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June 3, 2022

Is It Healthy To Play VR for Huge Swaths of Time?

I’m a VR enthusiast (not a Dr.) so this post shouldn’t be taken that seriously if you’re looking for professional medical advice. That said, I feel like I can answer a few common questions about if it’s healthy to play VR for outrageous time periods.

Let’s take this body part by body part shall we?

1) Cardiovascular System

Verdict: Extremely Healthy

I’m consistently shocked at how high I can get my heart rate up playing VR workout games. And I’m so enthralled with the game I don’t even feel like I’m exercising. Even better it can be done indoors at home without outrageous amounts of space (though you do need a little space).

VR won’t replace a lifting or sprinting regimen, but it is a significantly more intense and fun alternative to walking. After my first winter playing VR I felt like I was in better shape exiting a winter than I had been in several years! All without ever stepping foot in a gym during a global pandemic!

That’s pretty amazing considering I was just playing fun video games. And for me I think it outweighs any of the cons listed below.

2) Hands and Walls

Verdict: Not Healthy.

This is how VR is going to do the most damage to your body and property. It is way too easy to punch a wall (or a ceiling / floor) if you’re not careful. I have some tips about how to avoid punching your walls, but a VR noob is bound to punch at least 1 wall way too hard before learning their lesson and taking this more seriously.

I’ve personally broken some clocks / seriously injured my hand. So be careful.

3) Eyes

Verdict: Fatiguing. But, will improve with future headsets.

The whole “If you get too close to the TV it will damage your eyes” thing was always a myth. Screens simply don’t output enough electromagnetic radiation to physically damage an eye (we’ve tested this with science). If you’re worried about physical eye damage it’s much worse to go outside and have the Sun pounding your eyes with actual damaging radiation.

That said, the resolution on the Quest 2 sucks. And the cheap fresnel lenses on the device cause a lot of distortion if the lenses aren’t perfectly aligned with your eyes. Plus, the Quest 2 is hard to use with glasses if you didn’t have perfect vision to begin with.

Basically, this is about as healthy as staring at a blurry computer monitor would be. It’s not great but you’re likely to just experience fatigue and headaches. Temporary problems.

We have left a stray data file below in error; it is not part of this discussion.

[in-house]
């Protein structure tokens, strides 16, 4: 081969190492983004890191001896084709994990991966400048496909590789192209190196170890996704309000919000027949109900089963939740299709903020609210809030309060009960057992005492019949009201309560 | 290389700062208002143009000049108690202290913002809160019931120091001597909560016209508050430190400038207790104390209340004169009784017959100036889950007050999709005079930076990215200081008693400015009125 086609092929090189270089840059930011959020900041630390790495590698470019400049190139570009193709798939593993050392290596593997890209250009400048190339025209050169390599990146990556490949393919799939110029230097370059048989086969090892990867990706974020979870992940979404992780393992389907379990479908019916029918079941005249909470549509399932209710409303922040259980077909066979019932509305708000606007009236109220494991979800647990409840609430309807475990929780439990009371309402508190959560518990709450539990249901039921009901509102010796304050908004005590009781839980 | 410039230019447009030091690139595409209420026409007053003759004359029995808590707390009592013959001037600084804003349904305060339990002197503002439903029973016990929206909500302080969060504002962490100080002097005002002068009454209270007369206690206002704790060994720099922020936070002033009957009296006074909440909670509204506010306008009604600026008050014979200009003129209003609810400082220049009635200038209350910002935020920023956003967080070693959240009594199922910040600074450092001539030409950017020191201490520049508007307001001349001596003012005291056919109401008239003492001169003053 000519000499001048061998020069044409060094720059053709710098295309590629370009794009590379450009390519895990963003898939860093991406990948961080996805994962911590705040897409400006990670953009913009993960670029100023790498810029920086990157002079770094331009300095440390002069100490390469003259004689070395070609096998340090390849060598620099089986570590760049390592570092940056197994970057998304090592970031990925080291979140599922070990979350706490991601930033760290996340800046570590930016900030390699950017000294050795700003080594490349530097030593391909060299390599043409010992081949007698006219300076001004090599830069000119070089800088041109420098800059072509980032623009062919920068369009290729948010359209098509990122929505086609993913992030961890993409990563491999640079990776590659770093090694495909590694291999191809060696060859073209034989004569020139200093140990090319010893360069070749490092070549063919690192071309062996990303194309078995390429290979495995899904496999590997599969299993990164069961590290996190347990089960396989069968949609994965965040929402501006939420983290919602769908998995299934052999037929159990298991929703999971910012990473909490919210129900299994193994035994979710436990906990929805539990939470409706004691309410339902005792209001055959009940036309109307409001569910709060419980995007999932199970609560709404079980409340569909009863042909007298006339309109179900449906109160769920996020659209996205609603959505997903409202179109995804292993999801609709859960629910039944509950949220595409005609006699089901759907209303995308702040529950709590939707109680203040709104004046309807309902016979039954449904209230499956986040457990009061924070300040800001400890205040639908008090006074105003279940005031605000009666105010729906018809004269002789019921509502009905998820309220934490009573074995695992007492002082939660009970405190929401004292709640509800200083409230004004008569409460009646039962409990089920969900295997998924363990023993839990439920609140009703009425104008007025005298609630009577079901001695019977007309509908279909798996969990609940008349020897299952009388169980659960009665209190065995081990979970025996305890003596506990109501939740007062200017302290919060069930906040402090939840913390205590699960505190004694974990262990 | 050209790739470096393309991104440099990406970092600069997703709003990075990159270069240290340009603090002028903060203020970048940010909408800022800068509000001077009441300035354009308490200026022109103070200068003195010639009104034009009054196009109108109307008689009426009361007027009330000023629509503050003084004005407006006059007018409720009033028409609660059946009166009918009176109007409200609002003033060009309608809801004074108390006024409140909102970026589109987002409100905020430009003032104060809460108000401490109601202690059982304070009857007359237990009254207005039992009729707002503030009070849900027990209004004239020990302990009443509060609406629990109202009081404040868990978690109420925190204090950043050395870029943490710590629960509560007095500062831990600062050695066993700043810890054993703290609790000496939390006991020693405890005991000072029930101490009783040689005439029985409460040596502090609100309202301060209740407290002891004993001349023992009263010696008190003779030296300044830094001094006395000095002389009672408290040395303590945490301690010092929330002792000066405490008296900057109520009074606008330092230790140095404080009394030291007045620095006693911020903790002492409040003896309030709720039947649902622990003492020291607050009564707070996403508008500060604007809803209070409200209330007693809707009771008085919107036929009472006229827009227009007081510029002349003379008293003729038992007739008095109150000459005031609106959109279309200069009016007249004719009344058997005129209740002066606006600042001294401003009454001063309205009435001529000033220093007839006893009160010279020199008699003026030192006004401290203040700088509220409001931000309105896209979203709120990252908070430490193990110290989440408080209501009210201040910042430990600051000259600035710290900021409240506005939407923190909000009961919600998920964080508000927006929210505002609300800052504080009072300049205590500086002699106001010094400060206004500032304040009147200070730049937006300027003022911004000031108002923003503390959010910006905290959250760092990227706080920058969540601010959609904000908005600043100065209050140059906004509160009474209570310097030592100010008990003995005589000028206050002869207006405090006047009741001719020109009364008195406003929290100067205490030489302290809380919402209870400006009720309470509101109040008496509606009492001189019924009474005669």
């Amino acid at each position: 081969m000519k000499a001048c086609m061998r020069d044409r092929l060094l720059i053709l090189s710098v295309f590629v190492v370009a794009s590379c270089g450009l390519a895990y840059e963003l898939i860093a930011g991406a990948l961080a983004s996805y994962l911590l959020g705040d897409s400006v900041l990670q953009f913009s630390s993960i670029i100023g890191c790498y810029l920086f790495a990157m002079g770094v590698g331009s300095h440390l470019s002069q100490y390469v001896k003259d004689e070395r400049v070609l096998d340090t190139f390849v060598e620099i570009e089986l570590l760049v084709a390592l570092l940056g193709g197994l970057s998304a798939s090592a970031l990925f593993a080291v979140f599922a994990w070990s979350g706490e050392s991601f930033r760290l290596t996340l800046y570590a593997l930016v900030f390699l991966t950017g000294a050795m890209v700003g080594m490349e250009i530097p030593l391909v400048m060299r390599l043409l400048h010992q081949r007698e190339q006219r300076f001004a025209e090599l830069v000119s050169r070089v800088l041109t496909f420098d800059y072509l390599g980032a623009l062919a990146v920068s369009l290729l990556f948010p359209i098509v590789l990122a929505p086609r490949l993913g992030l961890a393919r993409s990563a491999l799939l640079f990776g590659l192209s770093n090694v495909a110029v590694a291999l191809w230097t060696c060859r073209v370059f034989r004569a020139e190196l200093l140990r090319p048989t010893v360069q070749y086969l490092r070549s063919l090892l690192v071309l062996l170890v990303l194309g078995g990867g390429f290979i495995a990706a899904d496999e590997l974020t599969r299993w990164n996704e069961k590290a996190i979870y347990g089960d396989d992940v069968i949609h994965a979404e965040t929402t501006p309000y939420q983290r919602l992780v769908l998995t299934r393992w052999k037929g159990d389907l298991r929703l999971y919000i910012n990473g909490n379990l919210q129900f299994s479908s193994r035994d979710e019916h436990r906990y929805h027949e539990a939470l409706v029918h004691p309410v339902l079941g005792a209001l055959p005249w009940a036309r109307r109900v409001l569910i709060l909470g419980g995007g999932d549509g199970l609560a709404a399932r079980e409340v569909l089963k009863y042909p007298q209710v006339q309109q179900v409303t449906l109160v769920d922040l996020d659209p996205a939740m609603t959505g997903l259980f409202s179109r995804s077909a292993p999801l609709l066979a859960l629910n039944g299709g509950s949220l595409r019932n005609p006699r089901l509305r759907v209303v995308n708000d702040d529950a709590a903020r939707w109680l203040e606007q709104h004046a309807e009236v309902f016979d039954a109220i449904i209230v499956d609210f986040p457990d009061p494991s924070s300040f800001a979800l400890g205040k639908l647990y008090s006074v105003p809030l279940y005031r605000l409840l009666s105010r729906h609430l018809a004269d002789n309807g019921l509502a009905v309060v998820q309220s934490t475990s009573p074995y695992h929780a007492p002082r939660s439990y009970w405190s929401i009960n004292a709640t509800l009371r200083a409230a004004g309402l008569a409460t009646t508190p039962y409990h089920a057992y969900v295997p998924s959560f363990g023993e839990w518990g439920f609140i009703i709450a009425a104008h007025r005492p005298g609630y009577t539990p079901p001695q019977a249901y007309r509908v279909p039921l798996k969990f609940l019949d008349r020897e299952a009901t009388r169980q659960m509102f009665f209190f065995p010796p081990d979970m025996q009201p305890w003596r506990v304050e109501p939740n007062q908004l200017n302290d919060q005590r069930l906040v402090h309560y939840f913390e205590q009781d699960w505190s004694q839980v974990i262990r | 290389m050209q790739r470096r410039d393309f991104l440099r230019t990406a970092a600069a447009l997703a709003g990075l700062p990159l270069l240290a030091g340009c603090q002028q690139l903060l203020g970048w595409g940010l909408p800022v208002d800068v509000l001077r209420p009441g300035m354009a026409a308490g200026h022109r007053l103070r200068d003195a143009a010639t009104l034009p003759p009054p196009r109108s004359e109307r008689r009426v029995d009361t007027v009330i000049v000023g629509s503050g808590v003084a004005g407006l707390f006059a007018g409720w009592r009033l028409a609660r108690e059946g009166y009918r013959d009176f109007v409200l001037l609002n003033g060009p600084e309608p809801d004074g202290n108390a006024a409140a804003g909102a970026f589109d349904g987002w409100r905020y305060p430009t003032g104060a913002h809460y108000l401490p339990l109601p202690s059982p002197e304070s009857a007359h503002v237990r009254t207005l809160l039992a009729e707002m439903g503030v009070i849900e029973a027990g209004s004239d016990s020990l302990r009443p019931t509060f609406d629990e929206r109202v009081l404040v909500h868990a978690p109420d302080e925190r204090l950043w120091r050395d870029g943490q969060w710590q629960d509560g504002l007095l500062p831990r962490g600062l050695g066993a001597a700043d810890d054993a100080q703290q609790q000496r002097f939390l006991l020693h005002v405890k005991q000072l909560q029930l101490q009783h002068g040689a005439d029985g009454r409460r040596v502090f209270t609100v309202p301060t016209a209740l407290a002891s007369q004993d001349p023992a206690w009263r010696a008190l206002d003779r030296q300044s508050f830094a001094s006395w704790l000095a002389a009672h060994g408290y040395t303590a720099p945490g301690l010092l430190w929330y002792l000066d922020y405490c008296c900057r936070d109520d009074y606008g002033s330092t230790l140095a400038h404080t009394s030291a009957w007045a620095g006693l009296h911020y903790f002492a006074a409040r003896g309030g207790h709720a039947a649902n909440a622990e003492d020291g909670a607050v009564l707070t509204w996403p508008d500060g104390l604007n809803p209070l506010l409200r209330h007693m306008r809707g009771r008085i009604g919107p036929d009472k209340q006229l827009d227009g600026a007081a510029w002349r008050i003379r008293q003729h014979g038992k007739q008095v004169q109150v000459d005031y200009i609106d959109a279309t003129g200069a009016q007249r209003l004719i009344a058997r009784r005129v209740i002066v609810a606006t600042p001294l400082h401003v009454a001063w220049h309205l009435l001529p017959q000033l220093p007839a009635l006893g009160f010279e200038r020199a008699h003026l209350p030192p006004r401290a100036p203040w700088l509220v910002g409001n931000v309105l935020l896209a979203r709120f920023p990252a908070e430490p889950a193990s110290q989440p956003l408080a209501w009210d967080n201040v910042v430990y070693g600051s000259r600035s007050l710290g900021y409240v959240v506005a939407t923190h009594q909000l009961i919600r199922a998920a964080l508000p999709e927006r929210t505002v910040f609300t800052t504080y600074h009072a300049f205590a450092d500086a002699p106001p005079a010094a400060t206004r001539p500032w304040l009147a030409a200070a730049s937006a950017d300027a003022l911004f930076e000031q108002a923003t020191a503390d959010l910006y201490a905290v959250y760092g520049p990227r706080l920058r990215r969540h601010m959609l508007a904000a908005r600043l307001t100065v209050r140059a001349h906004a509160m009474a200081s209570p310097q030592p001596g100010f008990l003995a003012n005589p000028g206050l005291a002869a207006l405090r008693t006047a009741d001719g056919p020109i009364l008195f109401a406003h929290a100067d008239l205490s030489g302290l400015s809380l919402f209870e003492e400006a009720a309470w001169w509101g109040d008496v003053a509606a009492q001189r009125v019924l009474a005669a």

And in the near future they will make headsets with better resolutions, lenses, and that support prescriptions. So this may not be a big concern in 2024+.

4) Brain

Verdict: Inconclusive

This is a weird one to include. But, what a lot of people don’t realize is that most parts of vision happen with your brain and not your eyes. Your eyes collect light, your brain makes sense of the information it’s being provided with.

Well, in VR the information your brain is provided with gets super weird. Not only are things too often blurry (as mentioned above), oftentimes images are distorted, and the frames per second are too low.

Or sometimes you’re flying through space throwing space frisbees around. Or just moving around in ways that you never could in real life. Many of the most hardcore games out there can be quite disorienting.

Echo Vr

Does this negatively impact your brain? Well it can definitely produce serious fatigue, headaches, motion sickness, etc. in the short term (all things I’ve experienced).

But, are there any long-term side-effects? This is where you might want to consult a real doctor and not a VR enthusiast. As far as I’ve read on the subject it’s inconclusive. I personally haven’t experienced any long-term side effects from my personal VR play that I’m aware of.

That said, one of the reasons VR companies tend to have a 13-year-old age limit on their headsets is because they’re worried about small children (who are still developing motor skills) to be messed up by huge amounts of VR play. Again more research is needed to prove this is a thing (or not a thing). But, it is a potential concern if you are an 8 year old. But also, no headsets recommend kids that young use their headset.

5) Joints

Verdict: Borderline Unhealthy

Assuming you play VR standing up for 2 hours at a time every night as a 300+ lbs man… That’s a lot of standing! And you will develop all the problems that people who stand a lot tend to develop (your feet and knees will hurt).

That said, I found this problem could pretty easily be remedied by simply buying a padded mat (this also helped my punching walls problem). I wouldn’t let this stop me from playing VR, it’s just something you need to be smart about.

Also worth mentioning is that a lot of VR games are punching games. If you punch hard and awkwardly enough you could definitely hurt your shoulder or something else. I wouldn’t say that’s a common injury, but I’ve definitely experienced weird VR injuries from quickly contorting my body in an awkward position in response to a game I was playing.

Conclusion

Once you figure out how to not punch so hard, accidentally hit your walls, and buy a mat VR is an overall pretty healthy activity.

In fact, the amount of exercise I get in VR probably greatly outweighs any of the negatives. I’m genuinely in better shape from playing video games.

That said, there will be fatigue involved from eye strain (until better headsets get released). I have accidentally punched walls and regretted it. I have hurt all sorts of body parts stretching in weird ways and from standing.

So VR is definitely not a panacea of health. But overall, the ability to exercise indoors trumps everything for me.

Shaun works as a professional software developer while blogging about the creator economy (With a focus on Blogging, YouTube, and Virtual Reality).

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